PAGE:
By Reena Karasin
Even before the Fireside Chat began, you could tell a lot about the relationship between Shawn Murphy and Jean-Luc Meyer. From the way the two spoke to each other, it was clear that Murphy, CEO, CTO, and co-founder of Greentown Labs member Titan Advanced Energy Solutions (Titan), and Meyer, senior vice president of business development, global strategy at Schneider Electric, were friends who held great respect for one another.
During their Fireside Chat in April—moderated by Nina Birger, Greentown’s senior director of partnerships—they shared the story of their relationship, from meeting through the Greentown and Schneider Electric Bold Ideas Challenge in 2018, to the corporate co-leading Titan’s $10 million Series A in 2019, to their ongoing work together.
The Bold Ideas Challenge, a Greentown Launch program, coached Schneider Electric and four startups toward mutually beneficial partnerships in order to help accelerate the adoption of distributed energy technologies.
The challenge was a platform for the startup and corporate to thoroughly explore both how Titan could position its ground-breaking battery management system to best suit Schneider Electric’s needs and how Schneider Electric could orient itself to take full advantage of Titan’s technology. During this time, Murphy and Meyer spent significant time learning about each other’s needs and setting goals together.
“The value prop has to be created jointly,” Murphy explained to the Fireside Chat audience.
“We identified energy storage as the area where we had the most potential,” Meyer said. “As we were going through that process, we learned together how they could clarify and dig deeper in their technology to extract more value than they thought they could initially. For me, that was a very important piece in the collaboration. It’s all about people—when we’re willing to build a vision together, willing to challenge each other in a positive way, we can make steps forward together.”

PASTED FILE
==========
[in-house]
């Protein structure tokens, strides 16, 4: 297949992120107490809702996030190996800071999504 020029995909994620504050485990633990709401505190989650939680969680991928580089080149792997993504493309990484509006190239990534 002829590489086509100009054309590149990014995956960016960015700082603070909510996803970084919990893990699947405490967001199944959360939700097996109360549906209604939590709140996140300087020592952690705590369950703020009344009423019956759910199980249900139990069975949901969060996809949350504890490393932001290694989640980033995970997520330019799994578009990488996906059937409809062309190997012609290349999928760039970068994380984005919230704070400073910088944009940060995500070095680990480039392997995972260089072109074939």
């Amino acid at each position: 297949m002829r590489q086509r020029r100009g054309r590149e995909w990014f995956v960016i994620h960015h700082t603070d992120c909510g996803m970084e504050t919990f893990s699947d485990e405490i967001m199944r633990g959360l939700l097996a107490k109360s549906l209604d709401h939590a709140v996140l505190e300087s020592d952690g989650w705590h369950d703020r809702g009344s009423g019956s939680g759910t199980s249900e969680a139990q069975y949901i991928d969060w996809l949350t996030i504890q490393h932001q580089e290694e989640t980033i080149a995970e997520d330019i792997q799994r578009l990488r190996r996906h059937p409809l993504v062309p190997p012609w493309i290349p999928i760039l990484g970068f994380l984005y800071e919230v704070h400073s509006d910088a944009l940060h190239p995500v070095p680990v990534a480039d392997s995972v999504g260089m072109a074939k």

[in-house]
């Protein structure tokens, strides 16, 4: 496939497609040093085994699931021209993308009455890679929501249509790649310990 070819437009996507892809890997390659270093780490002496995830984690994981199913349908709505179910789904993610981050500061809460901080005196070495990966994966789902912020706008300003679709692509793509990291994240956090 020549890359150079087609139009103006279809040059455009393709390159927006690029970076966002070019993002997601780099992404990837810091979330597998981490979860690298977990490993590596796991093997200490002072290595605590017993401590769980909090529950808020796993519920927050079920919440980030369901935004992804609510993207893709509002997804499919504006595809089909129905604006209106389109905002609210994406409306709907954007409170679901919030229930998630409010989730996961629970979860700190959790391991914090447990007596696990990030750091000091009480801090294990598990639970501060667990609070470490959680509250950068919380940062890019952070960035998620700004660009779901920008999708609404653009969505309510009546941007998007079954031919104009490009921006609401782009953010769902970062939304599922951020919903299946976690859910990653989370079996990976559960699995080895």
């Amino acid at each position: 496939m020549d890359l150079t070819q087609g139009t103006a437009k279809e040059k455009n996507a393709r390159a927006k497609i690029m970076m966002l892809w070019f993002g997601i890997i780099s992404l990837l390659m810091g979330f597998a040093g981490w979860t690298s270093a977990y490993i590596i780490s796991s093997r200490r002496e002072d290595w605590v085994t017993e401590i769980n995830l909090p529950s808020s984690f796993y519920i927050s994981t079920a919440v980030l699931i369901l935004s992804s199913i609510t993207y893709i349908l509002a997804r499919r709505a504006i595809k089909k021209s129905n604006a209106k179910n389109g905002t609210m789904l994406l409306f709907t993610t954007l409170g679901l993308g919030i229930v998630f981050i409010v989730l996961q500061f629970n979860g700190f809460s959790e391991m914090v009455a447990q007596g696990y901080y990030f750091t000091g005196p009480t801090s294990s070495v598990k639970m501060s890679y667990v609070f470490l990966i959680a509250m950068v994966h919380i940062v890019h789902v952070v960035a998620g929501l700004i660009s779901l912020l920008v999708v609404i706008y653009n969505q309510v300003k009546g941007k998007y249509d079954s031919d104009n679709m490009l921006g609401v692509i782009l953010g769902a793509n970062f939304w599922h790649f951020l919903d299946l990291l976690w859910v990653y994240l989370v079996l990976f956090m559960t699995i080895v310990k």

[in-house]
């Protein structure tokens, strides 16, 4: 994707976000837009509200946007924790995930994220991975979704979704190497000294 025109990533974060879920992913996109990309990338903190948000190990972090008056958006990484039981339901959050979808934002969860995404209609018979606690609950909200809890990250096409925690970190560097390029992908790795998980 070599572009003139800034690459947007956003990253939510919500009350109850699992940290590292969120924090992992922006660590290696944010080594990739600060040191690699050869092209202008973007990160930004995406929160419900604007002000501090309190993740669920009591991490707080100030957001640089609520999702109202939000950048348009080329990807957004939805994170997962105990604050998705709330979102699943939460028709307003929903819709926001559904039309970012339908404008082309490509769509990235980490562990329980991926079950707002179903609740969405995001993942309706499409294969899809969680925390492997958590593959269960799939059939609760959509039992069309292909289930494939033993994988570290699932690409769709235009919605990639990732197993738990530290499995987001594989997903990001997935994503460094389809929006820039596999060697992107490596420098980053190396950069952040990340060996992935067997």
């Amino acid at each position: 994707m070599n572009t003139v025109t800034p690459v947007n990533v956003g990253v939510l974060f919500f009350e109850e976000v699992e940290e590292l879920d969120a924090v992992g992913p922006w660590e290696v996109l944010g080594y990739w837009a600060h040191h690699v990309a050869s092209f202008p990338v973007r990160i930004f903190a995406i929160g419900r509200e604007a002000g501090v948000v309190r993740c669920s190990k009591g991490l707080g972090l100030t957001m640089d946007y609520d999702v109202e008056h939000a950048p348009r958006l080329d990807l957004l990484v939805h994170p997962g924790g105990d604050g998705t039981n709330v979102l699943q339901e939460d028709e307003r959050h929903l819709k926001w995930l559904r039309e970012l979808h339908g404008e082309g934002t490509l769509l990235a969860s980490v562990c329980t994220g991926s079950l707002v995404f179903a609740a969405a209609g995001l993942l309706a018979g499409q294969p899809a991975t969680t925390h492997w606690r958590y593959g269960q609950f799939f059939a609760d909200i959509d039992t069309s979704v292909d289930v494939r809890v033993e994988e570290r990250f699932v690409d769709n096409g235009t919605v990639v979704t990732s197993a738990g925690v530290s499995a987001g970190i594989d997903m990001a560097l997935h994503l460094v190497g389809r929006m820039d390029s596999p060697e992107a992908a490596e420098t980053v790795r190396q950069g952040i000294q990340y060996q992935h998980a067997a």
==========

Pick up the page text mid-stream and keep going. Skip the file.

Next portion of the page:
Through these conversations, they uncovered the value proposition: Titan’s technology could let customers store energy “at a fraction of the cost” by extending batteries’ lifespan, according to Meyer.
Next, Meyer and others who were involved in the Bold Ideas Challenge needed to communicate that value prop to their colleagues within Schneider Electric. Murphy spoke highly of Meyer’s efforts during this stage, explaining how valuable it was to have someone who could advocate for them within Schneider Electric and who knew how to speak the company’s language.
“Jean-Luc took it almost like a mission to introduce us to the business units, introduce us to the venture group—to drive that progress,” Murphy said. “We had endless meetings about how to make this work. The Bold Ideas Challenge led to a Series A investment, which Schneider Electric co-led, and that was very instrumental for our company in order to get where we are and where we’re moving.”
Meyer told the audience that investing in an early-stage company meant navigating the “healthy tension” that exists between the investment group and the partnerships group. Meyer needed to show the teams that investing in Titan was a smart move both strategically and financially.
Murphy said Meyer’s helpful work within Schneider Electric has continued post-investment, calling him a “friend and partner in this journey.” Meyer sits on Titan’s board, and the two are in touch daily.
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